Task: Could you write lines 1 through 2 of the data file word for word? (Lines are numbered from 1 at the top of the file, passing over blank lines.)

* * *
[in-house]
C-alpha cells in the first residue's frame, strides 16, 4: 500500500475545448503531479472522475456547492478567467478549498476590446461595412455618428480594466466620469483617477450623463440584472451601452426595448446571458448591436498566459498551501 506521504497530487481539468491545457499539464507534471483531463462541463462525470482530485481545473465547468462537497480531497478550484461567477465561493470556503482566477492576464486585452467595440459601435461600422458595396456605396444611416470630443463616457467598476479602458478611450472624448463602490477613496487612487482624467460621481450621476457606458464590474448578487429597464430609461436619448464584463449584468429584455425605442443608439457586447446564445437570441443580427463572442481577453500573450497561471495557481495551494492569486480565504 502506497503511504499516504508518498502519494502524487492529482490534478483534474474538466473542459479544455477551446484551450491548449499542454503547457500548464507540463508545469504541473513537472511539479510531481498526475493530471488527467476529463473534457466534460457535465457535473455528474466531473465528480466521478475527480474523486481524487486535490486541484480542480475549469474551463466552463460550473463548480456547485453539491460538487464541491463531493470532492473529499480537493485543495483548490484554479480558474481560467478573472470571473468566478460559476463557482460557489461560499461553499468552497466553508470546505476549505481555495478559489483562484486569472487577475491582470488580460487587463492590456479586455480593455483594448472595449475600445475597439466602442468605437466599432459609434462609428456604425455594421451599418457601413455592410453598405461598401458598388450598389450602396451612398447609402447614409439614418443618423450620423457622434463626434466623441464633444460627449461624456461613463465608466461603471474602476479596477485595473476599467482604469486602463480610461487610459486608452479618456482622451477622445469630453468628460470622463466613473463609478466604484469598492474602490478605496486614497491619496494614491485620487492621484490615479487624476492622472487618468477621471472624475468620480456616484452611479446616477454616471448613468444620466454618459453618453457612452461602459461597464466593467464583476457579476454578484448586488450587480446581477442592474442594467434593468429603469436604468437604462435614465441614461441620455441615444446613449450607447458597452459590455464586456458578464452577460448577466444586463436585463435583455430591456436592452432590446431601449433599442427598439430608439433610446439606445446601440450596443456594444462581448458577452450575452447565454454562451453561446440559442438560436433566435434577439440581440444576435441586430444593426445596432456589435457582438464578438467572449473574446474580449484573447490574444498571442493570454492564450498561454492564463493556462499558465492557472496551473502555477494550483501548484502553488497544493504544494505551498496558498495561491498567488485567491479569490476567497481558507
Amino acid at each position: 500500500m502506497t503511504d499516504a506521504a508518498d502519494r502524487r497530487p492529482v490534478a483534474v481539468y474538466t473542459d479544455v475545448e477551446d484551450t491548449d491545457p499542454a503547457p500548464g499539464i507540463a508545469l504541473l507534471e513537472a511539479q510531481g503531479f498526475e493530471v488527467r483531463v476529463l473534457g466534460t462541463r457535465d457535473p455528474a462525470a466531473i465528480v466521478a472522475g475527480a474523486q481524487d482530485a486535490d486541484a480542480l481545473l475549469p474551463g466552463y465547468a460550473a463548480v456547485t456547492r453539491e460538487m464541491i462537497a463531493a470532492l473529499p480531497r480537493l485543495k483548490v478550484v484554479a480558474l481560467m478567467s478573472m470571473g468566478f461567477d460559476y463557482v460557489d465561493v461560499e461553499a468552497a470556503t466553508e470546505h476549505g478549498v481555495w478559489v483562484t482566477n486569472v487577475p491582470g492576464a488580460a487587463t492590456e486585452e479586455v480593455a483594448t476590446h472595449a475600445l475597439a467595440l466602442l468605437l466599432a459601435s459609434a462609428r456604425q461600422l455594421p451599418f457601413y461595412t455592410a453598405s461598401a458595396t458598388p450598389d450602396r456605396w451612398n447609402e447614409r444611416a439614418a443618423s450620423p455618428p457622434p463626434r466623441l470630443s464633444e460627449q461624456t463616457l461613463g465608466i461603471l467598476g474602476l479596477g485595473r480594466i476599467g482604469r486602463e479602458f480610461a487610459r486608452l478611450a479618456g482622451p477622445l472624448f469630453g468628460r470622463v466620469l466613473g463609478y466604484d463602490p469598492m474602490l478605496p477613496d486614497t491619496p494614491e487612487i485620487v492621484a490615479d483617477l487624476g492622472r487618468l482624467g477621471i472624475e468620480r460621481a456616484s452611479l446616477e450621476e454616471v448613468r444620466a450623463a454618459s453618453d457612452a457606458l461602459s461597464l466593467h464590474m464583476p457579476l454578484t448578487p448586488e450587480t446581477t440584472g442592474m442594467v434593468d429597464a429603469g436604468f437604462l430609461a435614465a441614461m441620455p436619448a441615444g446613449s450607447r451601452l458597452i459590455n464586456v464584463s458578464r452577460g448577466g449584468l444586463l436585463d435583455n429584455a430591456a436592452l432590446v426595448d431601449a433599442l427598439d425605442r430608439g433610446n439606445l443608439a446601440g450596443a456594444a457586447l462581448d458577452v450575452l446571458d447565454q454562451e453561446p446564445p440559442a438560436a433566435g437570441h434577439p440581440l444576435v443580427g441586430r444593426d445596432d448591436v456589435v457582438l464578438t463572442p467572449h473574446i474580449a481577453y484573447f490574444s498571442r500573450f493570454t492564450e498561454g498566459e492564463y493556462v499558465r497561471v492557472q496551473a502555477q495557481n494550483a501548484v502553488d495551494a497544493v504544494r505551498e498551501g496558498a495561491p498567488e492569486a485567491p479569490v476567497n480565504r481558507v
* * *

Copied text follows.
[in-house]
C-alpha cells in the first residue's frame, strides 16, 4: 500500500475545448503531479472522475456547492478567467478549498476590446461595412455618428480594466466620469483617477450623463440584472451601452426595448446571458448591436498566459498551501 506521504497530487481539468491545457499539464507534471483531463462541463462525470482530485481545473465547468462537497480531497478550484461567477465561493470556503482566477492576464486585452467595440459601435461600422458595396456605396444611416470630443463616457467598476479602458478611450472624448463602490477613496487612487482624467460621481450621476457606458464590474448578487429597464430609461436619448464584463449584468429584455425605442443608439457586447446564445437570441443580427463572442481577453500573450497561471495557481495551494492569486480565504 502506497503511504499516504508518498502519494502524487492529482490534478483534474474538466473542459479544455477551446484551450491548449499542454503547457500548464507540463508545469504541473513537472511539479510531481498526475493530471488527467476529463473534457466534460457535465457535473455528474466531473465528480466521478475527480474523486481524487486535490486541484480542480475549469474551463466552463460550473463548480456547485453539491460538487464541491463531493470532492473529499480537493485543495483548490484554479480558474481560467478573472470571473468566478460559476463557482460557489461560499461553499468552497466553508470546505476549505481555495478559489483562484486569472487577475491582470488580460487587463492590456479586455480593455483594448472595449475600445475597439466602442468605437466599432459609434462609428456604425455594421451599418457601413455592410453598405461598401458598388450598389450602396451612398447609402447614409439614418443618423450620423457622434463626434466623441464633444460627449461624456461613463465608466461603471474602476479596477485595473476599467482604469486602463480610461487610459486608452479618456482622451477622445469630453468628460470622463466613473463609478466604484469598492474602490478605496486614497491619496494614491485620487492621484490615479487624476492622472487618468477621471472624475468620480456616484452611479446616477454616471448613468444620466454618459453618453457612452461602459461597464466593467464583476457579476454578484448586488450587480446581477442592474442594467434593468429603469436604468437604462435614465441614461441620455441615444446613449450607447458597452459590455464586456458578464452577460448577466444586463436585463435583455430591456436592452432590446431601449433599442427598439430608439433610446439606445446601440450596443456594444462581448458577452450575452447565454454562451453561446440559442438560436433566435434577439440581440444576435441586430444593426445596432456589435457582438464578438467572449473574446474580449484573447490574444498571442493570454492564450498561454492564463493556462499558465492557472496551473502555477494550483501548484502553488497544493504544494505551498496558498495561491498567488485567491479569490476567497481558507